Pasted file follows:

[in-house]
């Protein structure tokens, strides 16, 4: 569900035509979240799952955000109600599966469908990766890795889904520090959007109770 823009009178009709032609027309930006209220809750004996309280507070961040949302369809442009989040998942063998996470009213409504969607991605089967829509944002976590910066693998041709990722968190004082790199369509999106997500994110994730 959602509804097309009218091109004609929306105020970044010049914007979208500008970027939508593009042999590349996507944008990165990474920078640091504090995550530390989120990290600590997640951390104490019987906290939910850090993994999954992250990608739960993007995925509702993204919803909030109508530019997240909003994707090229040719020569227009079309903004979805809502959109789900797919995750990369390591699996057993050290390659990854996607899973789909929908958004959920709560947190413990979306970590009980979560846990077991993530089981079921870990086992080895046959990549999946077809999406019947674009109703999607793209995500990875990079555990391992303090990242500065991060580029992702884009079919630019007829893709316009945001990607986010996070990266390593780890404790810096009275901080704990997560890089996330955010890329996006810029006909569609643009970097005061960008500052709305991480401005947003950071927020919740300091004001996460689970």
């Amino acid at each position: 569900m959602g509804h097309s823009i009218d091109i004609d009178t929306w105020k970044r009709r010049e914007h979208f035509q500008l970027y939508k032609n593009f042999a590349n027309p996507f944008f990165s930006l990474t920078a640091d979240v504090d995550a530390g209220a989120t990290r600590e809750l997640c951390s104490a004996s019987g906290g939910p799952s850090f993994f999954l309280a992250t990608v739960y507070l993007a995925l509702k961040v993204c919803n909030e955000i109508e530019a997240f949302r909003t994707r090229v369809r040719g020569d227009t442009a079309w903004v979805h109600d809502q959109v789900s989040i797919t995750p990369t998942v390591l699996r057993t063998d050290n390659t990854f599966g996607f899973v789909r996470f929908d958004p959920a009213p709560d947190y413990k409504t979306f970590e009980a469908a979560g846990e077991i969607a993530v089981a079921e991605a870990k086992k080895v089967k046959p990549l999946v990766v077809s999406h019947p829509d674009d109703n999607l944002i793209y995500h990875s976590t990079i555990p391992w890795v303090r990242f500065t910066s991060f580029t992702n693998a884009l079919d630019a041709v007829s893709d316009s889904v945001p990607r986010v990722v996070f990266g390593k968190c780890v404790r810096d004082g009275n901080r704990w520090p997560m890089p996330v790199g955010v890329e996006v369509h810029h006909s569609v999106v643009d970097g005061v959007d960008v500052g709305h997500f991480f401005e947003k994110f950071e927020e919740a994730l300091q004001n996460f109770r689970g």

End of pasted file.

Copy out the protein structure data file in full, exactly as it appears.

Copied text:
[in-house]
């Protein structure tokens, strides 16, 4: 569900035509979240799952955000109600599966469908990766890795889904520090959007109770 823009009178009709032609027309930006209220809750004996309280507070961040949302369809442009989040998942063998996470009213409504969607991605089967829509944002976590910066693998041709990722968190004082790199369509999106997500994110994730 959602509804097309009218091109004609929306105020970044010049914007979208500008970027939508593009042999590349996507944008990165990474920078640091504090995550530390989120990290600590997640951390104490019987906290939910850090993994999954992250990608739960993007995925509702993204919803909030109508530019997240909003994707090229040719020569227009079309903004979805809502959109789900797919995750990369390591699996057993050290390659990854996607899973789909929908958004959920709560947190413990979306970590009980979560846990077991993530089981079921870990086992080895046959990549999946077809999406019947674009109703999607793209995500990875990079555990391992303090990242500065991060580029992702884009079919630019007829893709316009945001990607986010996070990266390593780890404790810096009275901080704990997560890089996330955010890329996006810029006909569609643009970097005061960008500052709305991480401005947003950071927020919740300091004001996460689970």
């Amino acid at each position: 569900m959602g509804h097309s823009i009218d091109i004609d009178t929306w105020k970044r009709r010049e914007h979208f035509q500008l970027y939508k032609n593009f042999a590349n027309p996507f944008f990165s930006l990474t920078a640091d979240v504090d995550a530390g209220a989120t990290r600590e809750l997640c951390s104490a004996s019987g906290g939910p799952s850090f993994f999954l309280a992250t990608v739960y507070l993007a995925l509702k961040v993204c919803n909030e955000i109508e530019a997240f949302r909003t994707r090229v369809r040719g020569d227009t442009a079309w903004v979805h109600d809502q959109v789900s989040i797919t995750p990369t998942v390591l699996r057993t063998d050290n390659t990854f599966g996607f899973v789909r996470f929908d958004p959920a009213p709560d947190y413990k409504t979306f970590e009980a469908a979560g846990e077991i969607a993530v089981a079921e991605a870990k086992k080895v089967k046959p990549l999946v990766v077809s999406h019947p829509d674009d109703n999607l944002i793209y995500h990875s976590t990079i555990p391992w890795v303090r990242f500065t910066s991060f580029t992702n693998a884009l079919d630019a041709v007829s893709d316009s889904v945001p990607r986010v990722v996070f990266g390593k968190c780890v404790r810096d004082g009275n901080r704990w520090p997560m890089p996330v790199g955010v890329e996006v369509h810029h006909s569609v999106v643009d970097g005061v959007d960008v500052g709305h997500f991480f401005e947003k994110f950071e927020e919740a994730l300091q004001n996460f109770r689970g």